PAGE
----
The name “Oxonmoot” comes from moot, meaning “meeting” in Old English (like “Entmoot”), and Oxonium, the Latin name for Oxford. The spelling is not “Oxenmoot”.
The suggestion for Oxonmoot came from a John Abbot in an obscure fanzine called Nazgul, or The Wakefield Charivari. Under the heading “A Visit to Oxford?” (number 4, dated December 1973) John wrote:
What do you think of the idea of an Oxford Moot this year?
Whilst watching the re-run of the television “Review” film about Professor Tolkien, it struck me that the Soc. might be interested in arranging an Official Visit dreaming spirewards.
Consider Oxford’s associations with the Professor, Lewis Carroll, Jessica Kemball-Cook and the Pre-Raphaelites, to name but a few.
Maybe some modest hotel could be selected as H.Q.; and perhaps a Grand Tour(s) organised to take in some of the Colleges, breweries and finer points of the City.
Anyway, you might like to register your thoughts with the Committee (not with NAZGUL, of course), so that they can consider the idea.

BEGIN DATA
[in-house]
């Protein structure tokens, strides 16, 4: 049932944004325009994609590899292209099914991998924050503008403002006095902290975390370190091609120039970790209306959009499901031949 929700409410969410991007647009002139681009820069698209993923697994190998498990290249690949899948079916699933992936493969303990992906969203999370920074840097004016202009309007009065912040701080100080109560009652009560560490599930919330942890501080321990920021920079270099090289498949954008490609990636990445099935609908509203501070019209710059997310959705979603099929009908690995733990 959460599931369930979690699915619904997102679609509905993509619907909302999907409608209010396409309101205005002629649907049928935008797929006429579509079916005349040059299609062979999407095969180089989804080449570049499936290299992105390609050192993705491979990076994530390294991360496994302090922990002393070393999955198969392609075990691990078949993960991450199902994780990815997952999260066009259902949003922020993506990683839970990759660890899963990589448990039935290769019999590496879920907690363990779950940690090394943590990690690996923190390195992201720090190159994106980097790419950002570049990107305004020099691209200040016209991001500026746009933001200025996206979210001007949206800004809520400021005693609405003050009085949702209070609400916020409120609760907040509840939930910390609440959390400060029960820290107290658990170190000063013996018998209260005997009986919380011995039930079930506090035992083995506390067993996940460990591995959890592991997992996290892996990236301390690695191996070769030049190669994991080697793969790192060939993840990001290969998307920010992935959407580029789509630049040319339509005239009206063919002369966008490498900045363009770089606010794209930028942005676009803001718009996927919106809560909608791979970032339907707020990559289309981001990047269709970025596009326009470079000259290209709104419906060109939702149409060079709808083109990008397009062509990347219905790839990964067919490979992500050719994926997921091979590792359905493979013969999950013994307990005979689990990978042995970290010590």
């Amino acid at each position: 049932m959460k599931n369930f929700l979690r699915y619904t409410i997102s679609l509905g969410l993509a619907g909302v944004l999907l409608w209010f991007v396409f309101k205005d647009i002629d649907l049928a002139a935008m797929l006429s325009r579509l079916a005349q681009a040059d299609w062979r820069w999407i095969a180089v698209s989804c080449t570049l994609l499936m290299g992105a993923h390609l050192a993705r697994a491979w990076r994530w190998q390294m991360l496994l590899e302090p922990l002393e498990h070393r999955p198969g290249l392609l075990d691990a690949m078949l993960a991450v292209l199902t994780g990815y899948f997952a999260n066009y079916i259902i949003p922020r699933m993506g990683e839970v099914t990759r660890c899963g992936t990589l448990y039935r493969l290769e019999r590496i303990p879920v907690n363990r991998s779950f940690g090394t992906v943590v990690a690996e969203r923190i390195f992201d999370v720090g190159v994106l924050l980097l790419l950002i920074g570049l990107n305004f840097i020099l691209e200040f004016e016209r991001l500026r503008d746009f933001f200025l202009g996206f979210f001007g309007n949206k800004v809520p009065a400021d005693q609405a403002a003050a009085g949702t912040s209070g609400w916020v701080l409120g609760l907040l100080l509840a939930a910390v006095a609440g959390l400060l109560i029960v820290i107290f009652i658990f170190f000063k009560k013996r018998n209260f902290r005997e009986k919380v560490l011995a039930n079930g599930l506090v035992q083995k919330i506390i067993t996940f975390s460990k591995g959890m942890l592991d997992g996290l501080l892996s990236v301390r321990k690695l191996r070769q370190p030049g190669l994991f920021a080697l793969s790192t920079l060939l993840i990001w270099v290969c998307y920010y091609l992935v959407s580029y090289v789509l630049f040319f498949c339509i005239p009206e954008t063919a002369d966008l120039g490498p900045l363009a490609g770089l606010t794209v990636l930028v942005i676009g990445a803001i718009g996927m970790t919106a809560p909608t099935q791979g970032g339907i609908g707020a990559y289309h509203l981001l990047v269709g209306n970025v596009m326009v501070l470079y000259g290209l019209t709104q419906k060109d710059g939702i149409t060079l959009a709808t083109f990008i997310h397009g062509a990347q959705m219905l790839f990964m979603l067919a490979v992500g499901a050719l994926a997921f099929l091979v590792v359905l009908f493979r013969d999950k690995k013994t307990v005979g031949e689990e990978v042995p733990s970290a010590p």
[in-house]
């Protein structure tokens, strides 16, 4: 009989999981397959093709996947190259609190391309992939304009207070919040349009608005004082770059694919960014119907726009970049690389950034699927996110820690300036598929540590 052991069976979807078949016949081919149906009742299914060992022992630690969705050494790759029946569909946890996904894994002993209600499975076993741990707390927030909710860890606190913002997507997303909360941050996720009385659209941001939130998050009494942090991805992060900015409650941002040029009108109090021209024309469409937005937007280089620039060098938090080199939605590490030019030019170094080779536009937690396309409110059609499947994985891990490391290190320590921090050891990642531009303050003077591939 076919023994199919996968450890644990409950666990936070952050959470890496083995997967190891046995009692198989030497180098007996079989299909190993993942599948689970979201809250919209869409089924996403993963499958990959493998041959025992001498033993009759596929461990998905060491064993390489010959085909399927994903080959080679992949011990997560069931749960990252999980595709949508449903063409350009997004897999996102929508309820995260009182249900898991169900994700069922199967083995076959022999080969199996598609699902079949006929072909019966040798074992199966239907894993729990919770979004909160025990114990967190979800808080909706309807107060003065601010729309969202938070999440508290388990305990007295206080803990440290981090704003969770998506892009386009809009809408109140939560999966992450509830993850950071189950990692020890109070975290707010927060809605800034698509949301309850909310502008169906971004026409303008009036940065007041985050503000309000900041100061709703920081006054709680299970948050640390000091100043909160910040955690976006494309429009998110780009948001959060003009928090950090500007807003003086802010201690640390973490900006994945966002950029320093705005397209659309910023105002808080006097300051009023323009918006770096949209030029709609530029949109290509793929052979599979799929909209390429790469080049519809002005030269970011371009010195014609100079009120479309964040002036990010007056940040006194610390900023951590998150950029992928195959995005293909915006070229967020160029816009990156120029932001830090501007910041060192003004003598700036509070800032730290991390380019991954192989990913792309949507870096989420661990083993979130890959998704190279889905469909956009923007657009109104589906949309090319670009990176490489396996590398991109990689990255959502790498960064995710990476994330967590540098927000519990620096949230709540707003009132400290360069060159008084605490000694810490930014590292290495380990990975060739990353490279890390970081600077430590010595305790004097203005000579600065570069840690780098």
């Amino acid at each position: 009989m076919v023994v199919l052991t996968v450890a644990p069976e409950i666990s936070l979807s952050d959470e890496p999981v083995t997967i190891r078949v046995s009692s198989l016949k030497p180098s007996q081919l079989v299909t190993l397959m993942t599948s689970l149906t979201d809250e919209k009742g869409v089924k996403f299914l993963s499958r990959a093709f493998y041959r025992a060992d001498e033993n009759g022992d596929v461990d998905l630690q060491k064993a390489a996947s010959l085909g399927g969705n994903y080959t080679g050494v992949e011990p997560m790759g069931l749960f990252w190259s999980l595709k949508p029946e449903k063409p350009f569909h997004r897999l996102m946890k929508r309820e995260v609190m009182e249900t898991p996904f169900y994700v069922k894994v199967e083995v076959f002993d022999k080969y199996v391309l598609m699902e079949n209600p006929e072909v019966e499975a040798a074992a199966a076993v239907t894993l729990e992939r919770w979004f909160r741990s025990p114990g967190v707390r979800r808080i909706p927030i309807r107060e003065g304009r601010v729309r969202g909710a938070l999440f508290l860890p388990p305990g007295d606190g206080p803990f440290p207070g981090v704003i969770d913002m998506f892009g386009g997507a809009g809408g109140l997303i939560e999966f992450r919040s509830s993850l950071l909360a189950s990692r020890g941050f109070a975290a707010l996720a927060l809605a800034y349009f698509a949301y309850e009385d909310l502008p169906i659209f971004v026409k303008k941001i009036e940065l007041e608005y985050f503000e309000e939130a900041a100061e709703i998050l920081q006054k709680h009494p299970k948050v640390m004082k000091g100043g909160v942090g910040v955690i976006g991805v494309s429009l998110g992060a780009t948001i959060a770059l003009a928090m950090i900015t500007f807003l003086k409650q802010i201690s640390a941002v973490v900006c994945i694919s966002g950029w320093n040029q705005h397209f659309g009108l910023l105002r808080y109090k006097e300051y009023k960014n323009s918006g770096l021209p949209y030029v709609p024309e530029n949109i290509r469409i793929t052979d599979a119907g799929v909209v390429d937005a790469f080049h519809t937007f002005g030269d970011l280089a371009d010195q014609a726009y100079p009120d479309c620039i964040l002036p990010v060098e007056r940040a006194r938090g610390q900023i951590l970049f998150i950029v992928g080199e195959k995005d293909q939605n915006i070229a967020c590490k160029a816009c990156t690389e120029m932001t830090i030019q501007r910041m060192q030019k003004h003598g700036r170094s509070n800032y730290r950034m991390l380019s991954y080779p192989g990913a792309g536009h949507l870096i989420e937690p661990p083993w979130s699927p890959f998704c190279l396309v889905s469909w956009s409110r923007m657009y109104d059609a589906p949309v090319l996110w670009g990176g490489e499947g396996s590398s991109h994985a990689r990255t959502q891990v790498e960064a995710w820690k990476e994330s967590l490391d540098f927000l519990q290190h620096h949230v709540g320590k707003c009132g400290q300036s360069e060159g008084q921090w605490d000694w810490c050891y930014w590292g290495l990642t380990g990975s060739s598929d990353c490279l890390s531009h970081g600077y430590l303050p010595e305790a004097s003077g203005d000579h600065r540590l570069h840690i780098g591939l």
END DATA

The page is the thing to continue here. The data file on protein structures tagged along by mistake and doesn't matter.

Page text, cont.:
Do we have any Oxford experts to advise us, by the way?
The first Oxonmoot was held from September 13th to 15th 1974, based at The Welsh Pony. On the Saturday the attendees visited the Bodleian Library to see C.S. Lewis’s original map of ‘Narnia’, laid a wreath at Faith Tolkien’s bust of Tolkien in English Faculty Library, visited the churchyard of St. Cross in Holywell where Charles Williams is buried, lunched at The Eagle and Child (where a visiting American student who also happened to be a member of the Mythopoeic Society introduced himself and was invited to join the existing 16 as a 17th Oxonmooter), and visited Exeter and Merton Colleges later in the afternoon. On the Saturday evening they visited Priscilla Tolkien’s house, where Michael Tolkien and his wife Joan were also present.
On the Sunday they visited Wolvercote Cemetery , where they laid a wreath on the Tolkiens’ grave, and recited ‘A Elbereth Gilthoniel’.
Lunch was taken at The Trout Inn, where it was decided that Oxonmoot should henceforth be an annual event, since when Oxonmoot has steadily grown from that initial handful of Tolkien fans meeting in an Oxford pub to the respected annual academic and social event we know today.